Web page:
Additionally, mapping principles of fMRI and DCS are basically different. fMRI shows all the brain areas that are involved during the execution of a voluntary task; however, DCS only localizes the area that is essential for the task, by disturbing that particular function against the patient's will. The poverty in complete concordance raises the question about the precision of specificity, sensitivity, and predictive values of fMRI when compared with the DCS. DCS is and will remain the gold standard for mapping eloquent cortex. On the other hand, we cannot ignore the importance of fMRI as an adjuvant to DCS during planning of eloquent cortex surgeries. Although fMRI cannot replace DCS, it can guide and increase the efficacy in resection, select high-risk patients for intraoperative monitoring, help in preoperative stratification of risk counseling and preservation of neurological status in eloquent brain lesions.
Concordance of fMRI with DCS was noted in 26 cases (87%) in our study of 30 patients. Overall mean sensitivity, specificity, positive and negative predictive value of fMRI as compared to DCS was 95%, 92.48%, 85.56%, and 96.08%, respectively. The other advantages of fMRI were non-invasive assessment of eloquent brain regions (both surface and deep) with ease, assessing surgical risk, guiding surgical approaches, and exposure for the resection of eloquent cortical lesions. However, motion artifact, observer dependence, infiltrative tumors and venous effects can lead to inaccuracy of fMRI, and hence DCS, the real-time mapping technique still remains the Gold standard despite its invasiveness, risk of seizures (21 percent in our series), and labor-intensive procedure. Moreover, fMRI can be used to select high-risk patients that would require DCS thus reducing the final number of patients requiring DCS.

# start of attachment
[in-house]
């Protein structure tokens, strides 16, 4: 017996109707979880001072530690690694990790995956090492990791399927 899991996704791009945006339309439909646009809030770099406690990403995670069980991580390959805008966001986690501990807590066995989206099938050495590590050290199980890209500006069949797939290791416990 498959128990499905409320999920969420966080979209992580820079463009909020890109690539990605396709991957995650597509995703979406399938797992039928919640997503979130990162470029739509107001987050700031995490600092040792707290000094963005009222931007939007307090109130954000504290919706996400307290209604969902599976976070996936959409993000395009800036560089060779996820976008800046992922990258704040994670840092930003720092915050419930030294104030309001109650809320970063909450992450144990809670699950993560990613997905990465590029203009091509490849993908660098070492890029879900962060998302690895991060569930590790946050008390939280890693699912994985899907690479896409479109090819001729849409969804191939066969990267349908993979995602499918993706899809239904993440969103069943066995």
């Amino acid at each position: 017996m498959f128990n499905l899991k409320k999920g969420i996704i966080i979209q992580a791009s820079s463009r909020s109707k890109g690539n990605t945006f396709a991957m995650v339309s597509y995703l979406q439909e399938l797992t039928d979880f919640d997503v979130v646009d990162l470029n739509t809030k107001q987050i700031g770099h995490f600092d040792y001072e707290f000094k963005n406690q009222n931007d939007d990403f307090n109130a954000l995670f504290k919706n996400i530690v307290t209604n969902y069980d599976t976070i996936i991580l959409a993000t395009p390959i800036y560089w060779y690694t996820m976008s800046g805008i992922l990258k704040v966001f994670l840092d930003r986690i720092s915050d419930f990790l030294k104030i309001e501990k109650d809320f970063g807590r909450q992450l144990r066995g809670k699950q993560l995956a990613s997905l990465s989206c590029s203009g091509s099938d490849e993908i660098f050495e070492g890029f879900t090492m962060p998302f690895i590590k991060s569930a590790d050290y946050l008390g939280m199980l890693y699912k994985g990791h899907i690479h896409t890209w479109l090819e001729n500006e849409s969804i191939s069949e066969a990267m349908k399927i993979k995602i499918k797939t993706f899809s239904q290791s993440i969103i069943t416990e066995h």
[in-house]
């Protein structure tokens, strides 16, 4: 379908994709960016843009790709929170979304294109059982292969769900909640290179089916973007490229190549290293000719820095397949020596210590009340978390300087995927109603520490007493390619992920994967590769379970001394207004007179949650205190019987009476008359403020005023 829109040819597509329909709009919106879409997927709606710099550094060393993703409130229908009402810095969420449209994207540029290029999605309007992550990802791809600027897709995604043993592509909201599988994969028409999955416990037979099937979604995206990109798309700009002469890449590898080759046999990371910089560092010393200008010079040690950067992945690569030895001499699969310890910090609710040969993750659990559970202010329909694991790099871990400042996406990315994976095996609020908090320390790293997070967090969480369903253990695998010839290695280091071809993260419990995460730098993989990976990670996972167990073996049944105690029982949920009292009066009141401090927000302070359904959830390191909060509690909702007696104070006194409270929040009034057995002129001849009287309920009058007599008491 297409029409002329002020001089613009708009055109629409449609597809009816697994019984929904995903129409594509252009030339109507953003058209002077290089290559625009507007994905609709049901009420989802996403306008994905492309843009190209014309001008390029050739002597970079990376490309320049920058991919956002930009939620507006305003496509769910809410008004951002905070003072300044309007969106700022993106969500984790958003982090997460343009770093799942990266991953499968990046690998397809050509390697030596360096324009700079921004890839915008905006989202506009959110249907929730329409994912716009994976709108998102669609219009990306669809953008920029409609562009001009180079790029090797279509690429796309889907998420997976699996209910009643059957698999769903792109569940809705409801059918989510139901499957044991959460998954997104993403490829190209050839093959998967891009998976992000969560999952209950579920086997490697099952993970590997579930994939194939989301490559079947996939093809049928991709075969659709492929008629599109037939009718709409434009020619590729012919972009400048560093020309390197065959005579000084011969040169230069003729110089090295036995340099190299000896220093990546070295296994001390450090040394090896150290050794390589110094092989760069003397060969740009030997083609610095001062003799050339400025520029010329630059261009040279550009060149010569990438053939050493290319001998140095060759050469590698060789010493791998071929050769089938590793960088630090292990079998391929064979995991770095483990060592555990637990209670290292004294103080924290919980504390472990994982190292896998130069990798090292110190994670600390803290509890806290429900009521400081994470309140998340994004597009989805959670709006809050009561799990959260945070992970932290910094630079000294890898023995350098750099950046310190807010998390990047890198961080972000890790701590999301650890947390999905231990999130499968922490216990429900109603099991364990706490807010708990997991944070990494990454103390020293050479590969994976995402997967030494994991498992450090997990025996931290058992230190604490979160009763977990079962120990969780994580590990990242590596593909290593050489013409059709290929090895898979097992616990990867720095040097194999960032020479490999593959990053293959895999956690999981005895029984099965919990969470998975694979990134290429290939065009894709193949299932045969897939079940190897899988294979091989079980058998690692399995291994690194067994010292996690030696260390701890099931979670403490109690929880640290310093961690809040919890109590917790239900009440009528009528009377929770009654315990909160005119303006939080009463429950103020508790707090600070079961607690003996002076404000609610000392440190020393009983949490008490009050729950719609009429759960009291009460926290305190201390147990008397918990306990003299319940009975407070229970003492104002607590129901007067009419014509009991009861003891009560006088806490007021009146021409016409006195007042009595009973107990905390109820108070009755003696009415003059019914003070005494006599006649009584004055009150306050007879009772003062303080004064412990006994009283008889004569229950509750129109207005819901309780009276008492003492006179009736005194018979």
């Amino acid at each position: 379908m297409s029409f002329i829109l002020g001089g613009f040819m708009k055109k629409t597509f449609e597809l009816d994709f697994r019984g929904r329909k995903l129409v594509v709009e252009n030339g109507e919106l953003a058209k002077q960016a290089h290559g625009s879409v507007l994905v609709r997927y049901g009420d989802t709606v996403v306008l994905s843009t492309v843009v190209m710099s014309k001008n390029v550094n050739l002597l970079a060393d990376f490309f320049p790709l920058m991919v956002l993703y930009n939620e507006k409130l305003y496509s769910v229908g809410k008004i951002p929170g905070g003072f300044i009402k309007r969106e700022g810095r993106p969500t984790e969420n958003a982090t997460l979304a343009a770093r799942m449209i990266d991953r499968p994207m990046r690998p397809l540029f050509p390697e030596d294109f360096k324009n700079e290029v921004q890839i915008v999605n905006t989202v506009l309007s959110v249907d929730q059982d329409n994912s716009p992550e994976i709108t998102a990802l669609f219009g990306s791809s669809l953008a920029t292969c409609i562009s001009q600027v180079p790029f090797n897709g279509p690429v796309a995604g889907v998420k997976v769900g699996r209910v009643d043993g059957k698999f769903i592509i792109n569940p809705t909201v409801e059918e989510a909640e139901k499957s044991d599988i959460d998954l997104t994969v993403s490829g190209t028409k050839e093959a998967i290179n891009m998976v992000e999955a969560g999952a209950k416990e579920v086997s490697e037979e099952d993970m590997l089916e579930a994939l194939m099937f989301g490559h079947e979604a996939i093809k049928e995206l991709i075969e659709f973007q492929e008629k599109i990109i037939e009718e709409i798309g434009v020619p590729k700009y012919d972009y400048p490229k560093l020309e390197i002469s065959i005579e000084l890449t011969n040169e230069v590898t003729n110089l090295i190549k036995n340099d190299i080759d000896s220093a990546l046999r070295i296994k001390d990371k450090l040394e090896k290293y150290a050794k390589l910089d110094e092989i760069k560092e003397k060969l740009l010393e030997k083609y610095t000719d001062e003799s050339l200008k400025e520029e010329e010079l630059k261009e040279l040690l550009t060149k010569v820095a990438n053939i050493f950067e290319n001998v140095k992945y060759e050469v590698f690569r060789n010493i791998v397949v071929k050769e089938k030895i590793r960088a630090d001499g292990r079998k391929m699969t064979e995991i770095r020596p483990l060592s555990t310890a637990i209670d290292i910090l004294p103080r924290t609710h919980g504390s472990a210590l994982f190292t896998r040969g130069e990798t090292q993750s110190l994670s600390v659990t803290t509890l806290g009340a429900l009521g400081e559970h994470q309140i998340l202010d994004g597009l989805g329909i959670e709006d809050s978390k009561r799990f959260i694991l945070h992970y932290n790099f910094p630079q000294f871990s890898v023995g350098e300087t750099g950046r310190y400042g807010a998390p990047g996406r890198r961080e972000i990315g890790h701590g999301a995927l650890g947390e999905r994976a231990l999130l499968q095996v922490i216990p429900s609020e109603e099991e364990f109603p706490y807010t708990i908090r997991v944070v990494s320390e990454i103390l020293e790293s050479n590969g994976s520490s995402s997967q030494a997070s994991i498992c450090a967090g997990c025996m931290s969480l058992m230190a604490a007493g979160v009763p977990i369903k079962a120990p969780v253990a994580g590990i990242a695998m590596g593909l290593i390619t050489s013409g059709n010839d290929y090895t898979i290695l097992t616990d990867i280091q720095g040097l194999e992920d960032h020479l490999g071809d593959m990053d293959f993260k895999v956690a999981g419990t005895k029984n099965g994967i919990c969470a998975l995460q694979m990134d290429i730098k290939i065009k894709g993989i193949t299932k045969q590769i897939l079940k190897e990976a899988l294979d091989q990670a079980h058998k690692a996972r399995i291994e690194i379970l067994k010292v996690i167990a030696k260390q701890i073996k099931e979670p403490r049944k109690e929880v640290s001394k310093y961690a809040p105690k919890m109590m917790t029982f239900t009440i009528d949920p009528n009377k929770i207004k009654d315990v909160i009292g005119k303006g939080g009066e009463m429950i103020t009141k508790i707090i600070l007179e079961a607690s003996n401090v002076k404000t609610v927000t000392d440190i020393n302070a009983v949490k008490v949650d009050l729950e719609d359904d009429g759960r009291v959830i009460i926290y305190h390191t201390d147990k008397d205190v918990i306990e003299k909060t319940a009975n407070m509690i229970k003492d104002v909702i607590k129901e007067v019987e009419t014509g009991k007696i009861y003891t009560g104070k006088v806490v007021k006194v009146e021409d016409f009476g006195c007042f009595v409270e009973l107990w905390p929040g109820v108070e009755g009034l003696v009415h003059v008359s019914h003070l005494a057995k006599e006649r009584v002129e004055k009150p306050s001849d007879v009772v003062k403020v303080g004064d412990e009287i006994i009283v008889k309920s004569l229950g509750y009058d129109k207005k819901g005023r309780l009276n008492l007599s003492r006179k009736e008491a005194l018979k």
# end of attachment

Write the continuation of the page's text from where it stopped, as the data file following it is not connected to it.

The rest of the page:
Declaration of patient consent
The authors certify that they have obtained all appropriate patient consent forms. In the form, the patient(s) has/have given his/her/their consent for his/her/their images and other clinical information to be reported in the journal. The patients understand that their names and initials will not be published and due efforts will be made to conceal their identity, but anonymity cannot be guaranteed.
Financial support and sponsorship
Conflicts of interest
There are no conflicts of interest.
[Figure 1], [Figure 2]
[Table 1], [Table 2]